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11 Applications of Series Solutions
Anne Noonburg & Ben Pollina, University of Hartford
Infinite Series 204 Recurrence Formulas 204 Ordinary Points 206 Regular Singular Points 207 Bessel Functions 209
Transforming Bessel's Equation to the Aging Spring Equation 210 Explorations 213
12 Chaos and Control
John Hubbard & Beverly West, Cornell University Introduction 222
Solutions as Functions of Time 222
Poincare Sections 223
Periodic Points 224
The Unforced Pendulum 224
The Damped Forced Pendulum 226
Tangled Basins, the Wada Property 226
Gaining Control 228
13 Discrete Dynamical Systems
Thomas LoFaro, Washington State University
Equilibrium States 235 Linear versus Nonlinear Dynamics 236 Stability of a Discrete Dynamical System 237 Bifurcations 238
Periodic and Chaotic Dynamics 240
What is Chaos? 241
Complex Numbers and Functions 242
Iterating a Complex Function 243
Julia Sets, the Mandelbrot Set, and Cantor Dust 244
Modeling with the ODE Architect
Pacific sardine population and harvest.
Overview In the two decades from 1932 to 1951, the Pacific sardine fishery completely collapsed. In this chapter you will learn to use the ODE Architect to construct a mathematical model which describes this event rather well. This will have two purposes: it will familiarize you with the menus and features of the ODE Architect, and it will acquaint you with the principles of mathematical modeling.
First we'll construct a model for the Pacific sardine population during the years 1930-1950 as if it were unharvested. Then we will focus on the harvesting that actually took place and see how it contributed greatly to the destruction of the sardine population.
Key words Modeling; Pacific sardine; population model; initial conditions; exponential growth; carrying capacity; logistic equation; harvesting
See also Chapter 9 for more on population models.
? Building a Model of the Pacific Sardine Population
In this chapter we will build a model for the sardine fishery in California and also introduce features of the ODE Architect Tool for solving differential equations. Consult the Userís Guide for a full description of all features of the tool.
Step 1: State the problem and its context
The Pacific sardine (Sardinops sagax caerulea) has historically experienced long-range cycles of abundance and depletion off the West Coast of California. It was during one of the abundant periods, 1920 through 1951, that a huge sardine fishing and canning industry developed. The total catch for the California coastline reached a peak of 726,124 tons during the 1936-37 season (June through the following May). The Pacific sardine population then began a serious decline during the 1940s until, as one estimate has it, by 1959 the sardine biomass was 5% (0.2 million tons) of the 1934 level (4 million tons). (The biomass is the amount of a particular organism in its habitat.) There is general agreement that heavy harvesting played a role in the decimation of the Pacific sardine during that period. The fishing industry had a serious decline after the 1950-51 season: increasing numbers of fishermen went bankrupt or moved to other fisheries. Undoubtedly the canneries were also affected.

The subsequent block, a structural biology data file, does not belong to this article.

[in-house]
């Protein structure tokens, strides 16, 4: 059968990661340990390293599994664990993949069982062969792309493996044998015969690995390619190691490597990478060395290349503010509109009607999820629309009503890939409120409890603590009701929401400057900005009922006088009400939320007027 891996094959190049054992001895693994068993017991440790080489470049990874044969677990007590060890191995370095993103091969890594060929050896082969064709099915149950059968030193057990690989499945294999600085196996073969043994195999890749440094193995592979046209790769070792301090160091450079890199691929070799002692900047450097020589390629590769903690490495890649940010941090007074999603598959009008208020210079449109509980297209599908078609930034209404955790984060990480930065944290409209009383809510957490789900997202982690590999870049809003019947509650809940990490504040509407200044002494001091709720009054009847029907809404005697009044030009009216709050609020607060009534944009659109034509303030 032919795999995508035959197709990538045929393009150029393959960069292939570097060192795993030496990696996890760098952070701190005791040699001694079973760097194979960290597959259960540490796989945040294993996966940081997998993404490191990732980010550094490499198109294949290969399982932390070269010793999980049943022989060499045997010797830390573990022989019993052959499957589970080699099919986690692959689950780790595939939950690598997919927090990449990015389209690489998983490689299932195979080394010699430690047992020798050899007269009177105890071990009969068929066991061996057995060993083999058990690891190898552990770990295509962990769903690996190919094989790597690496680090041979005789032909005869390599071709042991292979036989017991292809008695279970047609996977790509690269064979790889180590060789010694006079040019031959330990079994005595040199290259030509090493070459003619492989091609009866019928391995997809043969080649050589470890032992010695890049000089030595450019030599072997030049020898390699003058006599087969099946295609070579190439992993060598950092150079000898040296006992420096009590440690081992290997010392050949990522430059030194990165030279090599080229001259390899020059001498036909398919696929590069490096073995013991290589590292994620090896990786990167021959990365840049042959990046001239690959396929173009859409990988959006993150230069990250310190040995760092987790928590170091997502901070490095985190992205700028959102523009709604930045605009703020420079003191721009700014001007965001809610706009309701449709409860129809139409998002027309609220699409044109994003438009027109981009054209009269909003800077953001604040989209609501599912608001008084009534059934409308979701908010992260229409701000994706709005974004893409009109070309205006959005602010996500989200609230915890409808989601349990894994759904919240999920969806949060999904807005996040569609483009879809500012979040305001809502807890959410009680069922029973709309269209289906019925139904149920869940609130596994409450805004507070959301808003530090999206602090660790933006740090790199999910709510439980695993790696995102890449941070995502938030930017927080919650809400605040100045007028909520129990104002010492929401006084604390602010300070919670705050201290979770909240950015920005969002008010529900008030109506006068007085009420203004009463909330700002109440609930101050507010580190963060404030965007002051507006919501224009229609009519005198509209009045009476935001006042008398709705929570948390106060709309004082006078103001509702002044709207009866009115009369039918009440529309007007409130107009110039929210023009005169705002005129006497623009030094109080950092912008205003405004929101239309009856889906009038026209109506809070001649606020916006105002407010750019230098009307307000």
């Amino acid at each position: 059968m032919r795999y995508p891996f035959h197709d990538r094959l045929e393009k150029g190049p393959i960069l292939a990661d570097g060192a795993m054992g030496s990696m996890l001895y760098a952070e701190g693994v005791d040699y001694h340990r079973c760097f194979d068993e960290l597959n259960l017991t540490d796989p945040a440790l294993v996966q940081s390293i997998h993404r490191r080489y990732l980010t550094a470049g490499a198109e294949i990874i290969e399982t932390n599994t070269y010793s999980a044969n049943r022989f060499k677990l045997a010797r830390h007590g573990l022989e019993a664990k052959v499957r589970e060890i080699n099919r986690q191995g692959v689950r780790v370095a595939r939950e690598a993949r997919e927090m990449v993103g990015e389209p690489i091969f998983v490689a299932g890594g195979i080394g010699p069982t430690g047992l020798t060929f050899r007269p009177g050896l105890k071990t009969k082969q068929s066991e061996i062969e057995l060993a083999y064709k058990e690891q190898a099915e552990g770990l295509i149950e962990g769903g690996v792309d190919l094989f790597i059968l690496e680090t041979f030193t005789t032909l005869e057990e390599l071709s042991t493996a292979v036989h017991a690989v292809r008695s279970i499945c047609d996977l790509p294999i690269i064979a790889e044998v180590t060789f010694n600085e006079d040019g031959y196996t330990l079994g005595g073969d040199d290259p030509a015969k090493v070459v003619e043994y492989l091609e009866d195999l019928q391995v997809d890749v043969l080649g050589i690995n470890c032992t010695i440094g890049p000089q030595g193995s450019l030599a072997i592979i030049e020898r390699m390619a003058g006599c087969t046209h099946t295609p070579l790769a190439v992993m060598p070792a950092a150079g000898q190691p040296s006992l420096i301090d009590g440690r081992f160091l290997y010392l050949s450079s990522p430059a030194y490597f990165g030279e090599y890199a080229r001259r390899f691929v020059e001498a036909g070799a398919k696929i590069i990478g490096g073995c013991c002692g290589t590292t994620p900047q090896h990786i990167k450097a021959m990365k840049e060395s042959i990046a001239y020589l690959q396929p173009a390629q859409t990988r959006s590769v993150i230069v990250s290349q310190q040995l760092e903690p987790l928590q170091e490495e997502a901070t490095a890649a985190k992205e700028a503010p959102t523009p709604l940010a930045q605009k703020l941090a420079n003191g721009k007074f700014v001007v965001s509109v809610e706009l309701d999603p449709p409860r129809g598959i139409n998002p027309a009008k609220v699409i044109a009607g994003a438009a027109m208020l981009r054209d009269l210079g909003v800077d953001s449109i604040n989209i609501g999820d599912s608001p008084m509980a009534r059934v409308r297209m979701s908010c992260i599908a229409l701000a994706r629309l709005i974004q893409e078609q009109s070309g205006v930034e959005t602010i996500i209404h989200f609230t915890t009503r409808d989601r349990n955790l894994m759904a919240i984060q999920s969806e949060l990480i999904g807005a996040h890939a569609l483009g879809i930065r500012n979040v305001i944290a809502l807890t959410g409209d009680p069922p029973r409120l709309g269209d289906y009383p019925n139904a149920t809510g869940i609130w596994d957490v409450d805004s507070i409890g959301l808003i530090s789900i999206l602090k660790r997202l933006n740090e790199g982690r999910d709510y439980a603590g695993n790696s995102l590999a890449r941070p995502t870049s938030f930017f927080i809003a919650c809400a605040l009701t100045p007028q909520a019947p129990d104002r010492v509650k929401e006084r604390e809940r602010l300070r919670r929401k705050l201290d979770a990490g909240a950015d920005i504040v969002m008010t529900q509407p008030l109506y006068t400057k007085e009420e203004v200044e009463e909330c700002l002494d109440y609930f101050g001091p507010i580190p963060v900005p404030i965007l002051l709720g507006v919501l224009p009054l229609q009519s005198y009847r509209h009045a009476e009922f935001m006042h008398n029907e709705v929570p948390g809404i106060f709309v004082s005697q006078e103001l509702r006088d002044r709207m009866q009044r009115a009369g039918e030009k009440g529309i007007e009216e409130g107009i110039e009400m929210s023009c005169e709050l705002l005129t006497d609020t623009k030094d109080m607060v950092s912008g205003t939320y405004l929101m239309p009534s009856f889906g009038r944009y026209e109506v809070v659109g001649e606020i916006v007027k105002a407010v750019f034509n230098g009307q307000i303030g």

After 50 years of fishing for the Pacific sardine, a moratorium was imposed by the California legislature in 1967. The Pacific sardine seems to be making a comeback as of the mid-1980s, though the numbers are not yet near the abundant levels of the 1930s.
Here are the goals of your model:
1. Determine the extent to which the precipitous decline of the Pacific sardine population was due to over-harvesting from 1941 to 1951.
2. Ascertain an optimal harvest rate that would stabilize and sustain the sardine population during that time period.
Step 2: Identify and assign variables
Assigning the variables in a mathematical model is a skill that requires some practice. Doing some background reading and studying the context of the problem and the problem statement helps to clarify which are the most important features of the system you wish to model.
It turns out that there tend to be long-range cycles of Pacific sardine abundance and scarcity. These cycles are not yet completely understood, but it is certain that factors such as ocean temperature, nutrient upwelling from deep waters, currents that aid fish migration, predator populations of larger fish and of sea lions, and, of course, fishing, play a vital role in the cycles. In this model we will focus on a period when the harvesting of the sardine was very heavy. Due to the large magnitude of the harvesting, its effect was dominant for the period of time we will model, 1941-1951, so we will neglect the other factors. That the other factors still operate on the population is evidenced by the difficulty in getting the model to match the data perfectly. Nevertheless, youíll see how modeling, while not always explaining every aspect, provides insight into the dynamics of an otherwise very complex biological relationship.